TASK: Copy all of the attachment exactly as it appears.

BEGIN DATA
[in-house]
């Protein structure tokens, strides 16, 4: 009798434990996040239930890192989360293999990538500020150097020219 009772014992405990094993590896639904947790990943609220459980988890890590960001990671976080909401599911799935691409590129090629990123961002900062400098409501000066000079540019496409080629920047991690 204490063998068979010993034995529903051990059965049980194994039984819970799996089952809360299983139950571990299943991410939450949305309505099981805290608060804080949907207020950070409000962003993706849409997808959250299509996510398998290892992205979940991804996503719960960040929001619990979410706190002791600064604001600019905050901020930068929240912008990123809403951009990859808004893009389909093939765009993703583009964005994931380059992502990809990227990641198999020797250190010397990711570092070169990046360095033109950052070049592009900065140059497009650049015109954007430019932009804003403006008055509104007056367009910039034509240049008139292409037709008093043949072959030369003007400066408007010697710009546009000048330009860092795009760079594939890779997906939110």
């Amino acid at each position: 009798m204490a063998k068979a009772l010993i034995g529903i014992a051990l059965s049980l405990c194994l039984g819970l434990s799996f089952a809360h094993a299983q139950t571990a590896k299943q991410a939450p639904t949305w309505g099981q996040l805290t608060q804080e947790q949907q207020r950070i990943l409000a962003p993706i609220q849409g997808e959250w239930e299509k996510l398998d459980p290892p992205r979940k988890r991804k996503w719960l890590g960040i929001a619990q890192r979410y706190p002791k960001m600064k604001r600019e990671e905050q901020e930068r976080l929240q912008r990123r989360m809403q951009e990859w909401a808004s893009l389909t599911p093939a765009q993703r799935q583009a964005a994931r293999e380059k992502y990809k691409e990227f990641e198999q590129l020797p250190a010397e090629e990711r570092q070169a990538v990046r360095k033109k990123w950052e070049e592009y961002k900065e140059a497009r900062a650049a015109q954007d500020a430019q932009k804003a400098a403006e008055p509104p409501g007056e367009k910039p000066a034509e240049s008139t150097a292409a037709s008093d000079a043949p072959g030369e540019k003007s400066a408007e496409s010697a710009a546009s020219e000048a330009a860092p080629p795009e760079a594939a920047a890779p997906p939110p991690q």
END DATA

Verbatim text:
[in-house]
């Protein structure tokens, strides 16, 4: 009798434990996040239930890192989360293999990538500020150097020219 009772014992405990094993590896639904947790990943609220459980988890890590960001990671976080909401599911799935691409590129090629990123961002900062400098409501000066000079540019496409080629920047991690 204490063998068979010993034995529903051990059965049980194994039984819970799996089952809360299983139950571990299943991410939450949305309505099981805290608060804080949907207020950070409000962003993706849409997808959250299509996510398998290892992205979940991804996503719960960040929001619990979410706190002791600064604001600019905050901020930068929240912008990123809403951009990859808004893009389909093939765009993703583009964005994931380059992502990809990227990641198999020797250190010397990711570092070169990046360095033109950052070049592009900065140059497009650049015109954007430019932009804003403006008055509104007056367009910039034509240049008139292409037709008093043949072959030369003007400066408007010697710009546009000048330009860092795009760079594939890779997906939110």
């Amino acid at each position: 009798m204490a063998k068979a009772l010993i034995g529903i014992a051990l059965s049980l405990c194994l039984g819970l434990s799996f089952a809360h094993a299983q139950t571990a590896k299943q991410a939450p639904t949305w309505g099981q996040l805290t608060q804080e947790q949907q207020r950070i990943l409000a962003p993706i609220q849409g997808e959250w239930e299509k996510l398998d459980p290892p992205r979940k988890r991804k996503w719960l890590g960040i929001a619990q890192r979410y706190p002791k960001m600064k604001r600019e990671e905050q901020e930068r976080l929240q912008r990123r989360m809403q951009e990859w909401a808004s893009l389909t599911p093939a765009q993703r799935q583009a964005a994931r293999e380059k992502y990809k691409e990227f990641e198999q590129l020797p250190a010397e090629e990711r570092q070169a990538v990046r360095k033109k990123w950052e070049e592009y961002k900065e140059a497009r900062a650049a015109q954007d500020a430019q932009k804003a400098a403006e008055p509104p409501g007056e367009k910039p000066a034509e240049s008139t150097a292409a037709s008093d000079a043949p072959g030369e540019k003007s400066a408007e496409s010697a710009a546009s020219e000048a330009a860092p080629p795009e760079a594939a920047a890779p997906p939110p991690q």